Hulu‘s had a pretty quiet summer, seemingly sidelined while rivals like Netflix continue to announce original content to heavy fanfare and results. In July, the fate of the company was even uncertain, as its owners debated selling the site off entirely. Acting Chief Executive Andy Forssell, however, in an interview with the Wall Street Journal, says Hulu is “kicking back into action,” starting with the addition of new BBC shows and a plan to grow original content by 10-15% in coming years.
Whether or not these moves come too late remains to be seen. The immediate news is that Hulu has struck an agreement with the BBC to bring shows such as “Doctor Who,” “Torchwood,” “Sherlock,” and “MI-5″ into its catalog. However, the deal isn’t an exclusive one, meaning the same shows will continue to be available on Netflix and Amazon Instant, making the content deal more of a catch-up effort than a feature. In addition, most of the episodes will be available only to Hulu Plus subscribers, rather than on the free-ad supported site.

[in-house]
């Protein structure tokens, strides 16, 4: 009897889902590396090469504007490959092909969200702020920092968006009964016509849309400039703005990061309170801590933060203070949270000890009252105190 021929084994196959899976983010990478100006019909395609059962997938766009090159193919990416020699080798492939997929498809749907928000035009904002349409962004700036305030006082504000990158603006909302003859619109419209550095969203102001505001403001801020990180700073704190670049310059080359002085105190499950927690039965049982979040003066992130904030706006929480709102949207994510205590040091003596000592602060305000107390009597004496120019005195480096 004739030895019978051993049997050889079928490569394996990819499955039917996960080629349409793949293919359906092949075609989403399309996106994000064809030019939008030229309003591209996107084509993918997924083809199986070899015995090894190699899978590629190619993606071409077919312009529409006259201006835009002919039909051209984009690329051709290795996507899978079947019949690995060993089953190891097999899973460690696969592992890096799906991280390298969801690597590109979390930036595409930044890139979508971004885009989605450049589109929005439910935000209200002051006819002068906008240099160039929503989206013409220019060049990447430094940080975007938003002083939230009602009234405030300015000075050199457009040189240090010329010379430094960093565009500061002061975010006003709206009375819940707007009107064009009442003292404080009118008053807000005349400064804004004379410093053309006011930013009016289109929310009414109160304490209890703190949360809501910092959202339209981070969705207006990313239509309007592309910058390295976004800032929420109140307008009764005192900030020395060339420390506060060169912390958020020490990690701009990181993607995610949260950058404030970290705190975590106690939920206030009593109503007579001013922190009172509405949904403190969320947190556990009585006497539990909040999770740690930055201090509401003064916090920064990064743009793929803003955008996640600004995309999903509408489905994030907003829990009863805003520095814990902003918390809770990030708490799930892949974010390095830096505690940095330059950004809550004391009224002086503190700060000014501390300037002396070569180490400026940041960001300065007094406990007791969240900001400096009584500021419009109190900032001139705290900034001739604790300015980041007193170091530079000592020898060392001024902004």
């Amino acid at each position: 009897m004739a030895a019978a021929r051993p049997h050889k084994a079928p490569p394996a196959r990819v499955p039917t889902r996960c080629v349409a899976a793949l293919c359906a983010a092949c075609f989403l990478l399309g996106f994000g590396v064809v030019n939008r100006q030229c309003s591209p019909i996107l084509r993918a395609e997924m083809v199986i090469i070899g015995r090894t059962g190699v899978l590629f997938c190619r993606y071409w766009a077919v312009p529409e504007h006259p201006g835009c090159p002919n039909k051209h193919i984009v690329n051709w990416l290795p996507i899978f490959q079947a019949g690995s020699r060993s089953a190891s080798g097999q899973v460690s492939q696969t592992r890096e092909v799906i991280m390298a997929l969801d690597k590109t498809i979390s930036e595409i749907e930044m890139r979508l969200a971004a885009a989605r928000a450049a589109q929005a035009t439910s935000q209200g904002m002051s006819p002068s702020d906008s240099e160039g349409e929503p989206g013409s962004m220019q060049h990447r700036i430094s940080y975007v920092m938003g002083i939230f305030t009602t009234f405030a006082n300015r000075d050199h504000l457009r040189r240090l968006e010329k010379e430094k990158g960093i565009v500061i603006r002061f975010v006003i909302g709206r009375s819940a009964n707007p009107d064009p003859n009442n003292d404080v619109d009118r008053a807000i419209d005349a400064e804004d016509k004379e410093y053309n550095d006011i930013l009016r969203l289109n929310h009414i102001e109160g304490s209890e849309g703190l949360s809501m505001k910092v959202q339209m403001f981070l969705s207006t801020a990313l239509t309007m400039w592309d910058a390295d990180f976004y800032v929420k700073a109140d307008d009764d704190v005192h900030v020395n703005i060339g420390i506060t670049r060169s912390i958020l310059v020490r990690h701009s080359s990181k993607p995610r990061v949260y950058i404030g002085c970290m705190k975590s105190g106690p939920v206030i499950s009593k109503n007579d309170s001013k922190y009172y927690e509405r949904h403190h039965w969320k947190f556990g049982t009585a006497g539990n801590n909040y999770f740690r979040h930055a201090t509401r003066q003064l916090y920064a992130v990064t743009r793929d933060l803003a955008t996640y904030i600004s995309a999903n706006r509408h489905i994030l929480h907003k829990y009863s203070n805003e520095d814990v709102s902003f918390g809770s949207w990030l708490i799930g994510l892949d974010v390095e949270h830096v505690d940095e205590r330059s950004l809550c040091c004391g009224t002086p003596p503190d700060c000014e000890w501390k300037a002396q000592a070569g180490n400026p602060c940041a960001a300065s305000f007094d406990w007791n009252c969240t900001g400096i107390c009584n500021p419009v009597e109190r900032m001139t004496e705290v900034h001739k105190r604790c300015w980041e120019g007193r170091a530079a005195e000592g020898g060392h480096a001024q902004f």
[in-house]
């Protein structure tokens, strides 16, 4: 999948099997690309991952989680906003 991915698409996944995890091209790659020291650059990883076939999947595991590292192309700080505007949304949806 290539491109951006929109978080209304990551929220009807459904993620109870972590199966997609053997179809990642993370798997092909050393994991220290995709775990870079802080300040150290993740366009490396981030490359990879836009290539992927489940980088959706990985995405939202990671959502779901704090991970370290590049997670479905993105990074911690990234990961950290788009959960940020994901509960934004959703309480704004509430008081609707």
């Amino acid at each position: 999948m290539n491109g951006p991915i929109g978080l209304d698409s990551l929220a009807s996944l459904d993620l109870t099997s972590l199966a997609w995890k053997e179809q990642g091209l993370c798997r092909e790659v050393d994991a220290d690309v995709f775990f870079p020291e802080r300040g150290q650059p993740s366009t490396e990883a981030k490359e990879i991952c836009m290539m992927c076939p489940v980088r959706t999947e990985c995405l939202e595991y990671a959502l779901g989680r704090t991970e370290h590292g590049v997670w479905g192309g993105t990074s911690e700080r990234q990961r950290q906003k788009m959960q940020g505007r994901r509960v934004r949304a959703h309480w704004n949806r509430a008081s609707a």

Hulu has struggled recently against rivals Netflix and Amazon. Although it announced in April that it had passed 4 million paying subscribers, the vast majority of its user are still not paying. Netflix in comparison has around 30 million US customers, and 8 million international ones, all of whom are paying.
Can Hulu turn around and compete with Netflix? Did Hulu make a mistake with its business model in originally being entirely free?